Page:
In the past couple of years John Lewis reported a 400% rise in sales of Air Fryers. But despite the recent craze, they were actually invented a long time ago. The earliest air fryer was invented by William L. Maxson in 1946 and called the Maxon Whirlwind Oven, which used a motor to circulate air. Used first for the military he then used it for Airlines like Pan Am which was able to use it for their passengers during cross Atlantic flights.
Did you know air fryers don't actually fry? Instead, the food goes into a perforated basket and the machine cooks the food by blowing hot air around it. The force of the air produces a convection effect that cooks and browns the exterior of the food in the basket. As long as the temperature of the air reaches around 320 F, breaded foods like frozen chicken tenders or unbreaded starchy items like chips should turn brown.
One drawback to the air fryer is that you can't cook foods dipped in liquid batter, as the batter can drip through the holes in the basket and make a big mess. It’s also not good for doughy foods like doughnuts or beignets. So, you're limited to breaded or dry-seasoned items.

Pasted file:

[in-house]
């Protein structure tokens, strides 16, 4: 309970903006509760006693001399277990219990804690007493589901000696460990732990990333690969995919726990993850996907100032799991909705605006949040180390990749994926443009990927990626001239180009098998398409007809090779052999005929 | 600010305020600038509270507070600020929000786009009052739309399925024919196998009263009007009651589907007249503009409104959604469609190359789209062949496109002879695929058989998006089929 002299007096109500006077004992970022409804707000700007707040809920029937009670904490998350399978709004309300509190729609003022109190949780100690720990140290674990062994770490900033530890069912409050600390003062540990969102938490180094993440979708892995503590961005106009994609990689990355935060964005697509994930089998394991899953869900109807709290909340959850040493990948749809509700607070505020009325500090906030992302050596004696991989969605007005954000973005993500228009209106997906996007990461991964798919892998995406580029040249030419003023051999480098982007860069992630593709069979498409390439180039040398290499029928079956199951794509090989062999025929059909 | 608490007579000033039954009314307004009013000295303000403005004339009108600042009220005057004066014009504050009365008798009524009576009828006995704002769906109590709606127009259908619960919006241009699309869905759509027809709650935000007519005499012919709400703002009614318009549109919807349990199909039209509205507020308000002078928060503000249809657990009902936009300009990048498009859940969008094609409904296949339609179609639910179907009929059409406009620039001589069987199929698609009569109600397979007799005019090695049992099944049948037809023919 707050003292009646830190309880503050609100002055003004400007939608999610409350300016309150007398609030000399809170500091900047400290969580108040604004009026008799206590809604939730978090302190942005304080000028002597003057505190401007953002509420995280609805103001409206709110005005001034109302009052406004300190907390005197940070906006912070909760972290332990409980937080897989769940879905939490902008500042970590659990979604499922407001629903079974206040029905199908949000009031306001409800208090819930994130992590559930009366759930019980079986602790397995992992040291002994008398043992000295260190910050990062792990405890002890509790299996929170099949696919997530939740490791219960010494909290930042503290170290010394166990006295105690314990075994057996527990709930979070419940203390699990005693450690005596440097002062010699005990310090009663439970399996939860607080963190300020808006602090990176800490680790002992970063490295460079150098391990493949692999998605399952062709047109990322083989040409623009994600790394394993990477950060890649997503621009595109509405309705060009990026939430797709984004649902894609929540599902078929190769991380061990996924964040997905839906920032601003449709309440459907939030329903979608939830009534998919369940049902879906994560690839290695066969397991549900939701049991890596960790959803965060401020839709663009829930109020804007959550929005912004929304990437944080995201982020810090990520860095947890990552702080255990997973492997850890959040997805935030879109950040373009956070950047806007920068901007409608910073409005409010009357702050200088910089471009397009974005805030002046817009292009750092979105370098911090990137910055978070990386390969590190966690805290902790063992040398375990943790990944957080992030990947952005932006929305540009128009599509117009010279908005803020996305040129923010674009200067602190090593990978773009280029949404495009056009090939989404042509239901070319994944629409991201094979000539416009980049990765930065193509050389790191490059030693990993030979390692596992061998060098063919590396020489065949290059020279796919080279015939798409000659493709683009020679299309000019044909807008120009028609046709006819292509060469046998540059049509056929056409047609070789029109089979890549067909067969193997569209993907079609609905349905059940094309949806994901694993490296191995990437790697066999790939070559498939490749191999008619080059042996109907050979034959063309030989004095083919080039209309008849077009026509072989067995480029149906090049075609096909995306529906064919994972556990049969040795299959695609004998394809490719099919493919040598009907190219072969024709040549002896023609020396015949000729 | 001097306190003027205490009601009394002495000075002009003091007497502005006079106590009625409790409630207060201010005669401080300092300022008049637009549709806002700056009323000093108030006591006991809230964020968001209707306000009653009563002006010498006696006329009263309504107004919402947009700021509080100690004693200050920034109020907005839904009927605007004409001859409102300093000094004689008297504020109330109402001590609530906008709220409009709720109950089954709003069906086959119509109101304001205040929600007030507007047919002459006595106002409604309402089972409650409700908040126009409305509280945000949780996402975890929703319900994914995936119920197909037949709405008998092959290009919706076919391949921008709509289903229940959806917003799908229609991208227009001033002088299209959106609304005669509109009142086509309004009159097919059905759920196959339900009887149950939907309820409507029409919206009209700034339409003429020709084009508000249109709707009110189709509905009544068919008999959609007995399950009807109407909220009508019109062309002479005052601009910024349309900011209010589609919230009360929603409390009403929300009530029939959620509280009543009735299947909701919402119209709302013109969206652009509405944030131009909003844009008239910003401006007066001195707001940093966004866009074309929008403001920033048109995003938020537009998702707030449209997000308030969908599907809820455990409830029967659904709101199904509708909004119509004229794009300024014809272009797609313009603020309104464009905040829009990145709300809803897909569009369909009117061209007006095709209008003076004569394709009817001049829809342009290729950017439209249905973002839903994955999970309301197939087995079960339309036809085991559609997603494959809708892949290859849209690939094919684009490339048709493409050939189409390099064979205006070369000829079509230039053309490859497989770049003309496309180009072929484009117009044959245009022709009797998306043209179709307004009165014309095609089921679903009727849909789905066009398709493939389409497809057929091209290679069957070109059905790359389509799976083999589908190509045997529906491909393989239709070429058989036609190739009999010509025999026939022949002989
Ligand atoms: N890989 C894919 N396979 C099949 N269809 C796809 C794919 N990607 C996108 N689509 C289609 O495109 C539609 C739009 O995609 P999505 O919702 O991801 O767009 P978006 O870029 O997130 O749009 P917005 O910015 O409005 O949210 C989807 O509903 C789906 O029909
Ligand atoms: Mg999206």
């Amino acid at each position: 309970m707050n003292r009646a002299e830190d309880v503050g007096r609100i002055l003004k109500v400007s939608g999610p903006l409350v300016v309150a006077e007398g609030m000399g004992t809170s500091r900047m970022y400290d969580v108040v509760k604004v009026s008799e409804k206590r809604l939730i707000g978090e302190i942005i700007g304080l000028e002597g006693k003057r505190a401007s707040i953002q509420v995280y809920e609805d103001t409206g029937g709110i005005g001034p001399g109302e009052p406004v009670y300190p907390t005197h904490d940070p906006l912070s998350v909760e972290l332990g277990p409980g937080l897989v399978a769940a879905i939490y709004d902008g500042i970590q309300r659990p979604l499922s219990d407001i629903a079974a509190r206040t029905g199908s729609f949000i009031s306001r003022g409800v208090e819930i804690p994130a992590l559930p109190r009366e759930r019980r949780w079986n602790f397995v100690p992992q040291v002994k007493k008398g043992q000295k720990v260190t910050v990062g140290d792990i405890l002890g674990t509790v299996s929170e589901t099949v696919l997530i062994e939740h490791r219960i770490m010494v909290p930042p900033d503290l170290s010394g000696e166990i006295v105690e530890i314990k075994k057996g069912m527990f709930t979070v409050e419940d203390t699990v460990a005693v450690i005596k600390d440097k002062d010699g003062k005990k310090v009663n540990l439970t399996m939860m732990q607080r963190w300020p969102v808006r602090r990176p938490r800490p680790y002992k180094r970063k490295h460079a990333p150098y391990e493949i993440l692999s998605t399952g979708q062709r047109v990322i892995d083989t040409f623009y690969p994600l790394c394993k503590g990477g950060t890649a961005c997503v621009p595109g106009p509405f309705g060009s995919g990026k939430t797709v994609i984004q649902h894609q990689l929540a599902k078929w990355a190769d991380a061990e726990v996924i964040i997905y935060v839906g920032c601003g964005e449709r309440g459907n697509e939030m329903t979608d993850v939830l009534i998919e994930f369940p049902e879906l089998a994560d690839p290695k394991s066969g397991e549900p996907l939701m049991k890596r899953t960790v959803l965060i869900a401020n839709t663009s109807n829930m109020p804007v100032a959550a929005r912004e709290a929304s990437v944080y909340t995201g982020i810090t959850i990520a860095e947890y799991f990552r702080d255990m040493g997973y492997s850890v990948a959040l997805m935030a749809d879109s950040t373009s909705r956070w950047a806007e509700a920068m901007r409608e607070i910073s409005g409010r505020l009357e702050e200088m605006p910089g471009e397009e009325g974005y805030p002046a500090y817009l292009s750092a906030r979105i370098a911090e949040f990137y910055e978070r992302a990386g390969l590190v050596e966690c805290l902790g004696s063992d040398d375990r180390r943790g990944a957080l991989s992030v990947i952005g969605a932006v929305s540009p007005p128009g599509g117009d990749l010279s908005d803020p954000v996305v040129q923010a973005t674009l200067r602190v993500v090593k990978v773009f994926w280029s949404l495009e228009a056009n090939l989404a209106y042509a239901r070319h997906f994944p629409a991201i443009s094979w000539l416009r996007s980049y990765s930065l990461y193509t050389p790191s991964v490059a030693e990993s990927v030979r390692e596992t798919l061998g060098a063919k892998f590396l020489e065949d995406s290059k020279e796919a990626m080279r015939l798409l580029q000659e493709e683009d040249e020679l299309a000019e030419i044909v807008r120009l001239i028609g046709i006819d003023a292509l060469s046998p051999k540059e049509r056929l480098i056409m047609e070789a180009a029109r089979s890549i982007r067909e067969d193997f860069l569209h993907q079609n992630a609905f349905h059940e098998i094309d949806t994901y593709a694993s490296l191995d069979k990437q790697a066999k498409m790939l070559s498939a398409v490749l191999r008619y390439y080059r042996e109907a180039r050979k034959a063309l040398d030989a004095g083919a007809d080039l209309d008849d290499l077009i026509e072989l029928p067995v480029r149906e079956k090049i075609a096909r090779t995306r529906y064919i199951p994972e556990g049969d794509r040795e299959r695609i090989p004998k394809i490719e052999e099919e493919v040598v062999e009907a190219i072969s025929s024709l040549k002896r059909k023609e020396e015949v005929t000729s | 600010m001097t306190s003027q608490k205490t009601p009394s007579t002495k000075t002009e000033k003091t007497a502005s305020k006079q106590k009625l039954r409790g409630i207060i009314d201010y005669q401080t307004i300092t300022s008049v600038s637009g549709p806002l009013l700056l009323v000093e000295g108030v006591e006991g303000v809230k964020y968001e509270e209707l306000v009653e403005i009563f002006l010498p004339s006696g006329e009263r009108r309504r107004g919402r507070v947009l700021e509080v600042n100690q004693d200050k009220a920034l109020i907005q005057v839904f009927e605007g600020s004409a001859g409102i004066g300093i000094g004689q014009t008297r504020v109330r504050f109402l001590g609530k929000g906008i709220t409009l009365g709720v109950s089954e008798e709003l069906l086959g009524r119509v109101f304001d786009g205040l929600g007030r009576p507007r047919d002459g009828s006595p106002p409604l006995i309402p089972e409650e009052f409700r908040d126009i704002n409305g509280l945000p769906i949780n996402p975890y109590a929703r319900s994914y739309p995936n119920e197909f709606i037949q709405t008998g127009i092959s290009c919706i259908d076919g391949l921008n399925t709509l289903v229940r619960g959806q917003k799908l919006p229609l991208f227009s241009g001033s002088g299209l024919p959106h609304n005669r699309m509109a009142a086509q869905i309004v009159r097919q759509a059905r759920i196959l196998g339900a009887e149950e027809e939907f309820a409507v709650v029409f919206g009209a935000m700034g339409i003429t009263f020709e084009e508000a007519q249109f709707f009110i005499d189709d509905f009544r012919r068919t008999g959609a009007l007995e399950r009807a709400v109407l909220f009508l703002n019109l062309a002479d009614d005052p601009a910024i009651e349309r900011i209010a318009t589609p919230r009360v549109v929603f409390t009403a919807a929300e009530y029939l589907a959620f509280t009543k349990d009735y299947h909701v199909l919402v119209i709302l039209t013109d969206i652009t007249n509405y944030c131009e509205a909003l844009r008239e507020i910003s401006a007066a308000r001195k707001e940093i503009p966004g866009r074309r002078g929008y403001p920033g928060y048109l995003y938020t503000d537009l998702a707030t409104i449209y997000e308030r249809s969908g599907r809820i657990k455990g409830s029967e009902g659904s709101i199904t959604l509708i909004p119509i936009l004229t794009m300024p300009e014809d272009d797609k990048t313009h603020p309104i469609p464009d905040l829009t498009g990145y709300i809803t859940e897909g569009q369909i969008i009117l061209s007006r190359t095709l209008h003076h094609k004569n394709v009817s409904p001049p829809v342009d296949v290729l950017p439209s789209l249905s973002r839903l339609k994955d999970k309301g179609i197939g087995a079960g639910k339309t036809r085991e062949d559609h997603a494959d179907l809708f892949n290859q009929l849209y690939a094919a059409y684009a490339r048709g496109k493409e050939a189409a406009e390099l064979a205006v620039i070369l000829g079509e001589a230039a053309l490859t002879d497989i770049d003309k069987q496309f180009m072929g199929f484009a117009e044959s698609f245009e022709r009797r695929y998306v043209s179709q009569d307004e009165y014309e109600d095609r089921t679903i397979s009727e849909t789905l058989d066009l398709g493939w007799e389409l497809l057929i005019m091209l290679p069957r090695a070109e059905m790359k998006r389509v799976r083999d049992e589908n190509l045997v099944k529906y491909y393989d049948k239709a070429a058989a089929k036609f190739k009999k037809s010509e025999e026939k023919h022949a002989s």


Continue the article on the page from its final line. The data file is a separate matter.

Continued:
As for their health claims – this is what the British Heart Foundation says:
“Air fryers work by rapidly circulating hot air, which gives food a crispy outer layer without having to add much, if any, fat. Turning 1kg of potatoes into air-fried chips for four people can be done with one tablespoon of oil, which would make them low in fat – lower than most oven chips you can buy, and a lot lower than deep-fried chips. So, if you often eat deep-fried foods, switching to an air fryer could be helpful."
If you’re cooking a food that you wouldn’t normally add fat to when you cook it, whether that’s ready-made oven chips, bacon, sausages or breaded chicken, being cooked in an air fryer is unlikely to make it healthier. Air frying or oven baking are both good ways to cook healthy foods such as fish, chicken without a coating, vegetables and baking potatoes.